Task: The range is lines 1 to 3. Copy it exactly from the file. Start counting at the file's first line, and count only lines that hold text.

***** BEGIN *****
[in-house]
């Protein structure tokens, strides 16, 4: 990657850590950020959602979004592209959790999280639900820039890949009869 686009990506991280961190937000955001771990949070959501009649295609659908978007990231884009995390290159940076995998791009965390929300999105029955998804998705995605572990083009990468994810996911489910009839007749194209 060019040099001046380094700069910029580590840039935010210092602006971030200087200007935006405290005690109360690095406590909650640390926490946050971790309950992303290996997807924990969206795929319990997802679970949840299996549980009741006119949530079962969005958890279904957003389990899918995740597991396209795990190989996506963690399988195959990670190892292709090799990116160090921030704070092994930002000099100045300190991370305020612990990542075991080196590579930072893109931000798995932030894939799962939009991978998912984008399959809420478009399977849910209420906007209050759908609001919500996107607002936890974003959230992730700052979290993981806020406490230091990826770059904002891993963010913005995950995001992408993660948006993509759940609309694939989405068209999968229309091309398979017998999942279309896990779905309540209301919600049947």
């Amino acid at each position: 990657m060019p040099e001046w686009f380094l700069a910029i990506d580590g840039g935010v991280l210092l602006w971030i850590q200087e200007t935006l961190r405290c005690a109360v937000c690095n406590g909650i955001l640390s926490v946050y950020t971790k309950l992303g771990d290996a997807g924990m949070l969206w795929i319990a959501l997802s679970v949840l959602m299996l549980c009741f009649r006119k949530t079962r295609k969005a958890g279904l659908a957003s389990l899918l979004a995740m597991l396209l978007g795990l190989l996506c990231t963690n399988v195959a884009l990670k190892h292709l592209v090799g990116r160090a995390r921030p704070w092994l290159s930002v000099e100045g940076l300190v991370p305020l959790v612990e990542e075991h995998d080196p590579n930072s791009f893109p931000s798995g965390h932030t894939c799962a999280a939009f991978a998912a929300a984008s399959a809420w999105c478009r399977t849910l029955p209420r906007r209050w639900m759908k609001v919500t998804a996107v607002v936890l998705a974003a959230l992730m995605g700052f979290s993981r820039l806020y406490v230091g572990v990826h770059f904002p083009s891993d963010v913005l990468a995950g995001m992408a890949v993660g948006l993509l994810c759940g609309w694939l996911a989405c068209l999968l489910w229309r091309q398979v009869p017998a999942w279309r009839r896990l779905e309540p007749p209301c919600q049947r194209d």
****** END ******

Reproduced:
[in-house]
């Protein structure tokens, strides 16, 4: 990657850590950020959602979004592209959790999280639900820039890949009869 686009990506991280961190937000955001771990949070959501009649295609659908978007990231884009995390290159940076995998791009965390929300999105029955998804998705995605572990083009990468994810996911489910009839007749194209 060019040099001046380094700069910029580590840039935010210092602006971030200087200007935006405290005690109360690095406590909650640390926490946050971790309950992303290996997807924990969206795929319990997802679970949840299996549980009741006119949530079962969005958890279904957003389990899918995740597991396209795990190989996506963690399988195959990670190892292709090799990116160090921030704070092994930002000099100045300190991370305020612990990542075991080196590579930072893109931000798995932030894939799962939009991978998912984008399959809420478009399977849910209420906007209050759908609001919500996107607002936890974003959230992730700052979290993981806020406490230091990826770059904002891993963010913005995950995001992408993660948006993509759940609309694939989405068209999968229309091309398979017998999942279309896990779905309540209301919600049947």
């Amino acid at each position: 990657m060019p040099e001046w686009f380094l700069a910029i990506d580590g840039g935010v991280l210092l602006w971030i850590q200087e200007t935006l961190r405290c005690a109360v937000c690095n406590g909650i955001l640390s926490v946050y950020t971790k309950l992303g771990d290996a997807g924990m949070l969206w795929i319990a959501l997802s679970v949840l959602m299996l549980c009741f009649r006119k949530t079962r295609k969005a958890g279904l659908a957003s389990l899918l979004a995740m597991l396209l978007g795990l190989l996506c990231t963690n399988v195959a884009l990670k190892h292709l592209v090799g990116r160090a995390r921030p704070w092994l290159s930002v000099e100045g940076l300190v991370p305020l959790v612990e990542e075991h995998d080196p590579n930072s791009f893109p931000s798995g965390h932030t894939c799962a999280a939009f991978a998912a929300a984008s399959a809420w999105c478009r399977t849910l029955p209420r906007r209050w639900m759908k609001v919500t998804a996107v607002v936890l998705a974003a959230l992730m995605g700052f979290s993981r820039l806020y406490v230091g572990v990826h770059f904002p083009s891993d963010v913005l990468a995950g995001m992408a890949v993660g948006l993509l994810c759940g609309w694939l996911a989405c068209l999968l489910w229309r091309q398979v009869p017998a999942w279309r009839r896990l779905e309540p007749p209301c919600q049947r194209d």